M is for Ming
I got my first dog when I was around ten years old. He was a Pekingese who was, because it was a Chinese breed, named Ming. This was an unfortunate name for a Gasgow dog as to ‘ming’ meant to smell. I soon lost count of the number of “Oi! Yuir dug’s mingin’” jibes I got. And truth to tell, sometimes he was. But I digress.
Ming was a marvelous wee dog. He was affectionate, liked to go for walks and play and was very, very smart.
When we went for a walk, I never needed to put the leash on him. He had a chain lead with a leather handle and all I had to do was to hold on to the chain end and let the leather strap dangle. Ming would take it in his mouth and trot along beside me, King of the World, dropping it whenever he needed to use the facilities (yup, euphemism).
My mum had a friend, Liz, who lived across the back courts from where we stayed. Our back windows were diagonally opposite hers. Ming loved to go and visit Liz. I’d let him out from our top floor flat and listen as he trotted down the stairs and out into the back courts which he crossed in a leisurely manner. When he reached the rear entrance of Liz’s close, he knew to go in and climb the stairs up to her top floor flat where he would bark until he was let in. He loved to go visiting.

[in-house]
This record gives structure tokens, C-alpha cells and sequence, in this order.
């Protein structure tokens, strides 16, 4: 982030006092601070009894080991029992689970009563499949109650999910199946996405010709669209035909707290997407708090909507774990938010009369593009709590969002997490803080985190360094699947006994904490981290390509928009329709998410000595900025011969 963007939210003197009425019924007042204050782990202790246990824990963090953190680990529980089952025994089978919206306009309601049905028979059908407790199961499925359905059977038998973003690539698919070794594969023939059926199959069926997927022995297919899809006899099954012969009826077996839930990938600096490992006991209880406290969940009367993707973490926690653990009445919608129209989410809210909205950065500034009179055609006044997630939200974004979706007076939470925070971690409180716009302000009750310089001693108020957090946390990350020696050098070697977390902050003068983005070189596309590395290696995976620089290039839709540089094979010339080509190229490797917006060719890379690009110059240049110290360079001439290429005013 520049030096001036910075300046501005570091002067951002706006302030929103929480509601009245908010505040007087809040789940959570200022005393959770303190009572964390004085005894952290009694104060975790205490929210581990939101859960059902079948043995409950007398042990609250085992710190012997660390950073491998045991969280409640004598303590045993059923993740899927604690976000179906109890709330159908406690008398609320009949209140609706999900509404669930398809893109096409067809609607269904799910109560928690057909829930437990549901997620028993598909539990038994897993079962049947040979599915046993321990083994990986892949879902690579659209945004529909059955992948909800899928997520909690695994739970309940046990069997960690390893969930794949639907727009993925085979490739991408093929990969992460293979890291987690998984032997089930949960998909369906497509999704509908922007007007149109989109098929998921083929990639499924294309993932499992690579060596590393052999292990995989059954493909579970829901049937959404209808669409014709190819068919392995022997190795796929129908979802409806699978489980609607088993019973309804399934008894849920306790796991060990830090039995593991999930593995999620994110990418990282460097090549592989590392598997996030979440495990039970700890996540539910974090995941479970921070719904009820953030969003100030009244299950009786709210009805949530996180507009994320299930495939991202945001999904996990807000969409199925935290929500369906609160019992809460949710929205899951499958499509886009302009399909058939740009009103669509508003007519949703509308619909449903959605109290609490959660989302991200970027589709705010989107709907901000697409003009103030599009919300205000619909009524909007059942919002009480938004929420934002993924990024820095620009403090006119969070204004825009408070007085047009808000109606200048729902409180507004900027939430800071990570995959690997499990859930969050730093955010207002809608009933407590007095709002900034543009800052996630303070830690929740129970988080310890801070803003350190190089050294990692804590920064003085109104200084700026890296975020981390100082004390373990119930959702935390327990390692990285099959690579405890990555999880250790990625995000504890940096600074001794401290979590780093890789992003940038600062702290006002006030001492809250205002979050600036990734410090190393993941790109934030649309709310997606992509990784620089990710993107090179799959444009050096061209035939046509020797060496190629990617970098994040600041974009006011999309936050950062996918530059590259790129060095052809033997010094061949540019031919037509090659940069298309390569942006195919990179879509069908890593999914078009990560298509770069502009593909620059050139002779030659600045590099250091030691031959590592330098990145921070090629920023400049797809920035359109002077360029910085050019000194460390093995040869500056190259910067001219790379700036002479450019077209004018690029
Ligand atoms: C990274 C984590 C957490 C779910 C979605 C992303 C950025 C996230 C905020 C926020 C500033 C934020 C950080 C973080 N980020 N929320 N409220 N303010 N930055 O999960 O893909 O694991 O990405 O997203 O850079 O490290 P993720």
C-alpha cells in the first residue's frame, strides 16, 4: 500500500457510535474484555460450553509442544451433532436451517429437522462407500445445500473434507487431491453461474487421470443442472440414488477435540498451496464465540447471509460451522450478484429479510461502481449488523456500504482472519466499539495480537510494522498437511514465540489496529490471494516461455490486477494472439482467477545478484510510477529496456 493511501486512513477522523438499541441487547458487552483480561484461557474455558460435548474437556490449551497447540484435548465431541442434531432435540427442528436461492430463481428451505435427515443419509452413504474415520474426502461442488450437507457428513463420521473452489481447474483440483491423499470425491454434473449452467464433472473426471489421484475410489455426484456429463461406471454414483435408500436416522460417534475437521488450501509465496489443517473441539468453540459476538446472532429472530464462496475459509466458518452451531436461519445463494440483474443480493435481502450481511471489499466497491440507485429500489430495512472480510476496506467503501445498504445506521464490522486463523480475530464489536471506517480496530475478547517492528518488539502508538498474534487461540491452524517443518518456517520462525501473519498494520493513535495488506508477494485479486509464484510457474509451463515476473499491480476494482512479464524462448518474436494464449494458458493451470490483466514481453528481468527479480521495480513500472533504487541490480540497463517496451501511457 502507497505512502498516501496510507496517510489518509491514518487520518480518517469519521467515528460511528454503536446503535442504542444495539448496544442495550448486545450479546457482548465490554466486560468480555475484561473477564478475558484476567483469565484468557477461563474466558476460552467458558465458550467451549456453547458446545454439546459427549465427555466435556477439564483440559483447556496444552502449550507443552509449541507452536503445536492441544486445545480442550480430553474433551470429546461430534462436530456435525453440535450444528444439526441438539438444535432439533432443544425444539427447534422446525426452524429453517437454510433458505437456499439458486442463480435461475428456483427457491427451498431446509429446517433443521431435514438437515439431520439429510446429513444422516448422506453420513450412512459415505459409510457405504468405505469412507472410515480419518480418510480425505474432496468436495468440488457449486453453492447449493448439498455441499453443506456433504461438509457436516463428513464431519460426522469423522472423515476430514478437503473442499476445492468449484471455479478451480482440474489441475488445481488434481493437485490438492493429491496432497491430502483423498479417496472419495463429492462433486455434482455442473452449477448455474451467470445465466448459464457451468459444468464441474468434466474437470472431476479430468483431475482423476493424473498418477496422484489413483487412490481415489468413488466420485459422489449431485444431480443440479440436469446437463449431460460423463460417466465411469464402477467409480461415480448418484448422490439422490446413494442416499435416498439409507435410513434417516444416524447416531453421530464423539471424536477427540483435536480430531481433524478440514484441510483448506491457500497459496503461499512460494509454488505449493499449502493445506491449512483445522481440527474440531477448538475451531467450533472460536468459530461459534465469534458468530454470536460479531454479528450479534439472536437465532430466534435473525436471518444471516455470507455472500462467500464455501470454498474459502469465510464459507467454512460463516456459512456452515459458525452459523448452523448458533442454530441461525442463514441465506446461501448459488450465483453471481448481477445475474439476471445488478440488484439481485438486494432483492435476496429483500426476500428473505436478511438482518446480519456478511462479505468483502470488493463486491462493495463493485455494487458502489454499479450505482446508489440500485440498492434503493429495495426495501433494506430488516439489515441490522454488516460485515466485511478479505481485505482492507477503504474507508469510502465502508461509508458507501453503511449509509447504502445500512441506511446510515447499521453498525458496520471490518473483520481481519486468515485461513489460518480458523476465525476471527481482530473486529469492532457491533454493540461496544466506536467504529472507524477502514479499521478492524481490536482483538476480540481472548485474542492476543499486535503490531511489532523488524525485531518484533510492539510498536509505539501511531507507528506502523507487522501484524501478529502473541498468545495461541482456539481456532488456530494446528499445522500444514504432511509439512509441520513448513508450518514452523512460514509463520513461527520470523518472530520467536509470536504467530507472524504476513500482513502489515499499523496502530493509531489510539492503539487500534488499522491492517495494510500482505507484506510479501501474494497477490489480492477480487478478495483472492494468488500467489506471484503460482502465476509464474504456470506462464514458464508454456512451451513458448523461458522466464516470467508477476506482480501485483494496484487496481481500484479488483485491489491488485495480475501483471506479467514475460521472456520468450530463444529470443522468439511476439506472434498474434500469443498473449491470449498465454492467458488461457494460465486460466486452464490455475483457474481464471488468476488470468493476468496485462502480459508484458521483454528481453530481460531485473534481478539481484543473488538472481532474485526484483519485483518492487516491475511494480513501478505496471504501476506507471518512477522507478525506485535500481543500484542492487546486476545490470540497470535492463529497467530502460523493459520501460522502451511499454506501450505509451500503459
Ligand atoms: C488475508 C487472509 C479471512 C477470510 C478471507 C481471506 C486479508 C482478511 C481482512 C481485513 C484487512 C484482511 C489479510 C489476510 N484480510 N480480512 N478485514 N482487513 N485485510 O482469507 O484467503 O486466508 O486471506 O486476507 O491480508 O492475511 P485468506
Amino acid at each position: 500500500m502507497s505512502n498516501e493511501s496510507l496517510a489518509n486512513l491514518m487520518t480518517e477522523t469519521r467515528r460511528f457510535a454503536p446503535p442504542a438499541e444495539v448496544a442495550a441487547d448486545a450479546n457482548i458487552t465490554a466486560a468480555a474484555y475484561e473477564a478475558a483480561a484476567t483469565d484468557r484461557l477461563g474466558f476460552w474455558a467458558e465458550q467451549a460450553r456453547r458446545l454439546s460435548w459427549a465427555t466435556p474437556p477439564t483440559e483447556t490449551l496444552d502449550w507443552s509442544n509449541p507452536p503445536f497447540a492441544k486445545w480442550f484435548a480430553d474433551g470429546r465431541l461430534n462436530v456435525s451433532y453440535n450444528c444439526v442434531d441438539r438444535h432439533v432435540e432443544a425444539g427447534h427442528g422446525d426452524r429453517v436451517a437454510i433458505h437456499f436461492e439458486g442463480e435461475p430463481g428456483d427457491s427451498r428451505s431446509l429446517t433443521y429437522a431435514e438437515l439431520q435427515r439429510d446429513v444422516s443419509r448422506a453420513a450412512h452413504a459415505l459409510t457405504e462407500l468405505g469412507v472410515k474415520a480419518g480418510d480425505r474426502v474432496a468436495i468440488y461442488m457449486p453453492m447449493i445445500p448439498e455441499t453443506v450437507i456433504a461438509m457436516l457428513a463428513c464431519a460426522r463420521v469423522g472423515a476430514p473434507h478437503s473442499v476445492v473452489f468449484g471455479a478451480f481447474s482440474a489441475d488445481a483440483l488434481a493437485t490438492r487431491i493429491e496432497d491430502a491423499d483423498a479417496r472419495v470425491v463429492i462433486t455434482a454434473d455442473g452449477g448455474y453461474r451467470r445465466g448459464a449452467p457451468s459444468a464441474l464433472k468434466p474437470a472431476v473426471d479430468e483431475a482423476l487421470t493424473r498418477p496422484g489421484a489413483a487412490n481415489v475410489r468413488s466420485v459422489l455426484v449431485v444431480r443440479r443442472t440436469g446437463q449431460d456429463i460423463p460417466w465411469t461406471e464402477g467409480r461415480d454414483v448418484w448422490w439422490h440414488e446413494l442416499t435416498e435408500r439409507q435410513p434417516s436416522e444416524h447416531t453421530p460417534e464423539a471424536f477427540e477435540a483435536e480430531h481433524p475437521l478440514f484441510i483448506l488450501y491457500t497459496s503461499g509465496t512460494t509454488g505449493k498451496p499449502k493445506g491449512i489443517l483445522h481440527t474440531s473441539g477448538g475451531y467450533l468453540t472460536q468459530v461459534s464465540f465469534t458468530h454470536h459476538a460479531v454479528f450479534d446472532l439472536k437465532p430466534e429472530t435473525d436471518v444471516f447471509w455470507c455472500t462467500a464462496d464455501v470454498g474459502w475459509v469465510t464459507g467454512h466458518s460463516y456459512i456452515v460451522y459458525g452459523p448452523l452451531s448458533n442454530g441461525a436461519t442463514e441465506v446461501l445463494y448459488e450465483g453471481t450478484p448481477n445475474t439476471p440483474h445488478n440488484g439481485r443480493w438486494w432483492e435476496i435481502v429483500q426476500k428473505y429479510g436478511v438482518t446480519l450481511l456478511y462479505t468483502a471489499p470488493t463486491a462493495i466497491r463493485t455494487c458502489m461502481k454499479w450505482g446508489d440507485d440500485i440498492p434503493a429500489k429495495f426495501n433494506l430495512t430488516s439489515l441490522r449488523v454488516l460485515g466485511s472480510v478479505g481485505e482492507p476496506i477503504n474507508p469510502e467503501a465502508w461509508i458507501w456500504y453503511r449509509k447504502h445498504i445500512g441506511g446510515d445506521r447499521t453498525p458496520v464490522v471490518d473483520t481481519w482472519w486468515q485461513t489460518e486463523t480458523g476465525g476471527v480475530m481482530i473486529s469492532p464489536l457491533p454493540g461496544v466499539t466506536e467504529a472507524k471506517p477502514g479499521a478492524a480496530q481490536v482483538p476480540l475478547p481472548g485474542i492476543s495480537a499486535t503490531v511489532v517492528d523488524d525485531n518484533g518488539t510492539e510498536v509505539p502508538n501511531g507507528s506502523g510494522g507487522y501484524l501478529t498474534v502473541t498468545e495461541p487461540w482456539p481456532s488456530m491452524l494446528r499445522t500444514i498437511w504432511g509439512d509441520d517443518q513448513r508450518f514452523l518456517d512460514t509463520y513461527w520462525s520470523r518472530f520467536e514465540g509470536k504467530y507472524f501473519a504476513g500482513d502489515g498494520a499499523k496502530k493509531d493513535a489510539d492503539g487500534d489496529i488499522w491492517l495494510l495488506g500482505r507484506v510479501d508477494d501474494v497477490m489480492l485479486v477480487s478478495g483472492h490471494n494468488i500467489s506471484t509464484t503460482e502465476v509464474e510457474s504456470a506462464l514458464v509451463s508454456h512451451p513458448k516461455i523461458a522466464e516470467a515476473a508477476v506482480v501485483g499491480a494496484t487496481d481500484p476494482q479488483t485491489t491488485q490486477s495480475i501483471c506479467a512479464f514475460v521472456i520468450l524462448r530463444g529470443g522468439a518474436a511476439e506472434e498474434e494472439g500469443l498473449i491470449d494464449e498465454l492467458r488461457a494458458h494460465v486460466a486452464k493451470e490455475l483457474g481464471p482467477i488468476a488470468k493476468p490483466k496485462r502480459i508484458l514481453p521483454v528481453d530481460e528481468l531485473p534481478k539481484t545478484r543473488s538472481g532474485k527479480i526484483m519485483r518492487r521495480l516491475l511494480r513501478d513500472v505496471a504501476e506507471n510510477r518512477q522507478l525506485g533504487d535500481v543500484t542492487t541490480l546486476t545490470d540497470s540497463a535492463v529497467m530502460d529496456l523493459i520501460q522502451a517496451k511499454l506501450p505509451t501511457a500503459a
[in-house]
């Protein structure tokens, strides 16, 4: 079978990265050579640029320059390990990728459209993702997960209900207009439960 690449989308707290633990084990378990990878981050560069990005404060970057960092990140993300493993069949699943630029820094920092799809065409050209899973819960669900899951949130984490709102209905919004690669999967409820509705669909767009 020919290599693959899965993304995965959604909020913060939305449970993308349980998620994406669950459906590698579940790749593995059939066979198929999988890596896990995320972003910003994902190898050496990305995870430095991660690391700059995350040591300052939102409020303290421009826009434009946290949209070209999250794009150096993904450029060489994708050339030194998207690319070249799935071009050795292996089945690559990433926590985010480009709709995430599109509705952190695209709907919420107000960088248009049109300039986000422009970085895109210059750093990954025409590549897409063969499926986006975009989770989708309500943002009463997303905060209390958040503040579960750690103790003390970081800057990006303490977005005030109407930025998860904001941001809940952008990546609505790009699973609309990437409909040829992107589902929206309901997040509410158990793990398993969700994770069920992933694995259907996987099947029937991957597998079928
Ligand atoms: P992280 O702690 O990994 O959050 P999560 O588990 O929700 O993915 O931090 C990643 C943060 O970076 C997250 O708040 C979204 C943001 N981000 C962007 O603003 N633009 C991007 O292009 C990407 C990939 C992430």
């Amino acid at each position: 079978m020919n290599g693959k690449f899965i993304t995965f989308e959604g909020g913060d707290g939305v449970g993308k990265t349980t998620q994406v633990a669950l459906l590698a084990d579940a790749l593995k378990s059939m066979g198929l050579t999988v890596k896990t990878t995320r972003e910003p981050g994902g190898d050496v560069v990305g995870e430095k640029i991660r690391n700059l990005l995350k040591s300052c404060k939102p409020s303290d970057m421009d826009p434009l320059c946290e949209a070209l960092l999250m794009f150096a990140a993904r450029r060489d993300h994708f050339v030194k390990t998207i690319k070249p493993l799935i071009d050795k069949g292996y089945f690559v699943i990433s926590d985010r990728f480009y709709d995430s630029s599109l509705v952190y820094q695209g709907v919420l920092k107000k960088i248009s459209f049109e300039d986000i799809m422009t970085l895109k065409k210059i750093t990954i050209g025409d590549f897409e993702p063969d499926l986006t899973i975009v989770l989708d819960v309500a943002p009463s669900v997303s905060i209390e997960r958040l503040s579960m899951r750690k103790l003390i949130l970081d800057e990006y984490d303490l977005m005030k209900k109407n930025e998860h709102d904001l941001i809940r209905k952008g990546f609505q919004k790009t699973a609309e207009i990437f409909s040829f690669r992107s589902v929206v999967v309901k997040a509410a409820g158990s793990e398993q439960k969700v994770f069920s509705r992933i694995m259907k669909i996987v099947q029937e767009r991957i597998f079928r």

At night, Ming slept right outside my bedroom door. If he needed to pee during the night he would bark quietly outside my door. It always woke me. I’d get up, open the door and let him out on his own. When he was ready to come back in there would again be the quiet bark that only ever seemed to wake me, and he’d take up his position outside my bedroom door once more.
For all he was small of stature, he had the courage of a lion. We took in a stray bearded collie once and Ming soon showed him who was the boss. If I was irritating him he would growl and take my hand in his mouth and just hold it as a warning, as if to say, “You’re beginning to piss me off. Do it again and I’ll bite!”
Ming had a couple of doggy friends, Chieftain, another Peke, and Shona, a soft, black, German Shepherd. Shona used to look after the smaller dogs and they would spend hours roaming about the back courts together. One day, however, Ming got a wee bit too adventurous and wandered off on his own. I came home from school to find that Ming had been attacked by another dog, another Shepherd, and had been seen being tossed into the air several times.
Ming was left paralysed in his front two legs.
He was such a clean wee dog that he wouldn’t go potty in the house, even though we put down newspapers and encouraged him. I had to carry him downstairs and support his front legs while he did the business at the back end. He was a proud, dignified and brave little boy.
He eventually got back the use of his legs but was left with a tendency to drag them in the rain, or when he was tired. the tops of his paws would bleed and he was left with callouses over which hair would never grow.
He died of heart problems when he was 12 years old, just weeks after my dad died.